That time has allowed us to grow, to get to know ourselves better and to face buried demons or forgotten dreams and to work on self-improvement. We seemed to have embraced stronger adaptability quotient. Lockdown forced us to try new ways of doing things. It wasn't easy but the impossible became possible and many of us now have a more empowered perspective of our capabilities.
Many of us learned new skills. Some started selling their newly designed products direct to consumers on Instagram and other social media sites. Others changed profession entirely. With gyms closed we embraced more old-fashioned forms of exercise such as running, biking or walking. We joined virtual workouts which, in turn, opened us up to a new, wider audience.
From doctors' appointments to weddings to worship and concerts – we have learned to Zoom and stream, where many amazing things happened over the last couple of years. Most notably, the pandemic proved that we are resilient.
And lastly hopefully we have learned to have more gratitude for the life. Remember the global applause for our healthcare workers? Remember how grateful we felt for any random act of kindness from a stranger's smile to a ray of sunshine?
The bleakness of the pandemic and universal suffering helped us see the good things that happened in a new light. We appreciated what we had so often taken for granted. Spontaneous performances filled us with joy, leaving our house for a walk was a moment to cherish. Smallest victories became a reason to celebrate. Expressing gratitude also improved our relationships and make those around us much happier.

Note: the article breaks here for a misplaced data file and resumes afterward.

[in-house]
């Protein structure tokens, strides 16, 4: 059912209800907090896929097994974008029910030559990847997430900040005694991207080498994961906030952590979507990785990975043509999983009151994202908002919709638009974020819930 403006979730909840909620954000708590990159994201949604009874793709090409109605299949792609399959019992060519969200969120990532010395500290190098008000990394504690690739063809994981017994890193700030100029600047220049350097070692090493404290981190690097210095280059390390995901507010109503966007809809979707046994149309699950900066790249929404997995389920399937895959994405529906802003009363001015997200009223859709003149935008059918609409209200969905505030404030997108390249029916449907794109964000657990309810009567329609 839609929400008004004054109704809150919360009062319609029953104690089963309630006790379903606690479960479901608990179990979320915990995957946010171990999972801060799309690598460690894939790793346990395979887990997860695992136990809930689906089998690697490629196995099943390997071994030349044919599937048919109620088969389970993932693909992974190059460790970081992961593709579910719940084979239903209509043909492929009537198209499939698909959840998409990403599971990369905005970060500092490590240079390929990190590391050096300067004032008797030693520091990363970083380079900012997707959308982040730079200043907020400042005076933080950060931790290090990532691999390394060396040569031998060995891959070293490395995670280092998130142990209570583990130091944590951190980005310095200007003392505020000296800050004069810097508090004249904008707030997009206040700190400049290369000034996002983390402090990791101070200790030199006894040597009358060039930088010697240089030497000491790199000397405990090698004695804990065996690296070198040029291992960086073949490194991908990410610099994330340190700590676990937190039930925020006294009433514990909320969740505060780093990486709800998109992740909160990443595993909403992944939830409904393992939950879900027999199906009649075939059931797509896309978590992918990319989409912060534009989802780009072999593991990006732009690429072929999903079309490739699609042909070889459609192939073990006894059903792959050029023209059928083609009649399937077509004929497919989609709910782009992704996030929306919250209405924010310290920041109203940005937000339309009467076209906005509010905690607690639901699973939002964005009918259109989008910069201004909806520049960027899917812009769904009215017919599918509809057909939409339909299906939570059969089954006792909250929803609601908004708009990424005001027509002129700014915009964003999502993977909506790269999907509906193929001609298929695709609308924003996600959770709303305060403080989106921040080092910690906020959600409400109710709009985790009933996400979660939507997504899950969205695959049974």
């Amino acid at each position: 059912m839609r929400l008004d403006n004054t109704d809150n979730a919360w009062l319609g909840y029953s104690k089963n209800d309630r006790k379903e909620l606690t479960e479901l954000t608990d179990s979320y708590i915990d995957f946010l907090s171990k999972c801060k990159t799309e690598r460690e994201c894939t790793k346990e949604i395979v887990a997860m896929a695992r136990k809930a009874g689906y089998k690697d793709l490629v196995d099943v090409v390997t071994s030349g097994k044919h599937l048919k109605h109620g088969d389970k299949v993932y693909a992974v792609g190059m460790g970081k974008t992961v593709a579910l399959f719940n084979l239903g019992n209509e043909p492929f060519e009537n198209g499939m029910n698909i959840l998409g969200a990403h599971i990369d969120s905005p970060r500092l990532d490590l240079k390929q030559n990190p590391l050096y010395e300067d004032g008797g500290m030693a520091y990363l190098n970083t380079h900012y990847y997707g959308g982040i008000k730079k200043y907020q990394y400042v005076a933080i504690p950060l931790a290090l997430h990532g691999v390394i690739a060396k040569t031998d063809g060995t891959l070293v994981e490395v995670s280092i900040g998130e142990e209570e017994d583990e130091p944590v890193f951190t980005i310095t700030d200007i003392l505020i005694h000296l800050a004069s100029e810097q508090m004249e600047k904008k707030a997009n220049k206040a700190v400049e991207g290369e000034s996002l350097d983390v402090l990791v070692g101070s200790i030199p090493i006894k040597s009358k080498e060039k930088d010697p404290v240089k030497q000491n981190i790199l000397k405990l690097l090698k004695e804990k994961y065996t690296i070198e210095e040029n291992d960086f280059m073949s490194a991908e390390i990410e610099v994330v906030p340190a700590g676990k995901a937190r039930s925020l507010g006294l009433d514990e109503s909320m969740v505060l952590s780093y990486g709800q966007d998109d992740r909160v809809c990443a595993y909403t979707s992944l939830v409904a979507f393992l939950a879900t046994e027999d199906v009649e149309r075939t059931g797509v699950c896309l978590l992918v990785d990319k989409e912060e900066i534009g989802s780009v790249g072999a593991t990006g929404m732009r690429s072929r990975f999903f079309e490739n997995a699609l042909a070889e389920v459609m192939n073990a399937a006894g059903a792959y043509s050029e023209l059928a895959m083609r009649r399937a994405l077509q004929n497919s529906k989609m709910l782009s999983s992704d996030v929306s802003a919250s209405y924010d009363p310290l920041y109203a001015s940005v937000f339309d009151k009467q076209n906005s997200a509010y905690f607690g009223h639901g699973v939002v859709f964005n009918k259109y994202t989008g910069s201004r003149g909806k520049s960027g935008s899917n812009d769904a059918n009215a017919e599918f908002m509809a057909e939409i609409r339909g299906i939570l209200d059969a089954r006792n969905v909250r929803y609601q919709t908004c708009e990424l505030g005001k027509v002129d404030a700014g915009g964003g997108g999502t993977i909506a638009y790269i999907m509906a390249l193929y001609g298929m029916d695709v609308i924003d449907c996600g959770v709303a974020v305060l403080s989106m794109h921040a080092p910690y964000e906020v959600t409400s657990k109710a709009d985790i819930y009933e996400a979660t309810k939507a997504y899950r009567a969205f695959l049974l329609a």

During this time, we focused on others, checking in on them, buying groceries for those more vulnerable who couldn't risk exposure. Communities rallied to share food and essential supplies. We felt like we were all in this together with a common Covid-19 enemy.
And yet, as we begin to turn the corner, around the world, so many countries are still suffering. They are nowhere near the United States in overcoming the pandemic. Similarly, not everyone has the luxury of a hybrid-model of work, many are still unemployed or paralyzed by fear or grief.
Realizing how fortunate some of us are and being grateful for it is an important mindset for recovery. Those of us with that privilege must remember that our good fortune is an opportunity to lift others up.
Ultimately life will never be exactly the same. There's been a huge loss of life and suffering all over the world and that impact will be felt for many, many years to come. But for those lucky enough to start getting back to "normal" -- this is an opportunity to collectively redefine what “normal” means.
Then the question is, does normal mean just “normal,” as before the pandemic, or something “new,” where we can start afresh with vision beyond what was before the pandemic? Of course, this is not to say the pandemic is completely over either. We all still must be diligent in our efforts to mitigate this virus.
Maya Angelou once said, "If you are always trying to be normal, you will never know how amazing you can be."
I say, “Lets find our "new normal." Let’s start with an overwhelmingly FULL church! We are returning this week to in-person worship at both 8 AM and 10:30 AM at St. John’s, in Hopewell. We will also continue to stream our 10:30 AM service on YouTube and Facebook for your convenience, but we sure hope you will come in person when you can! Blessings as always! Fr. Bill+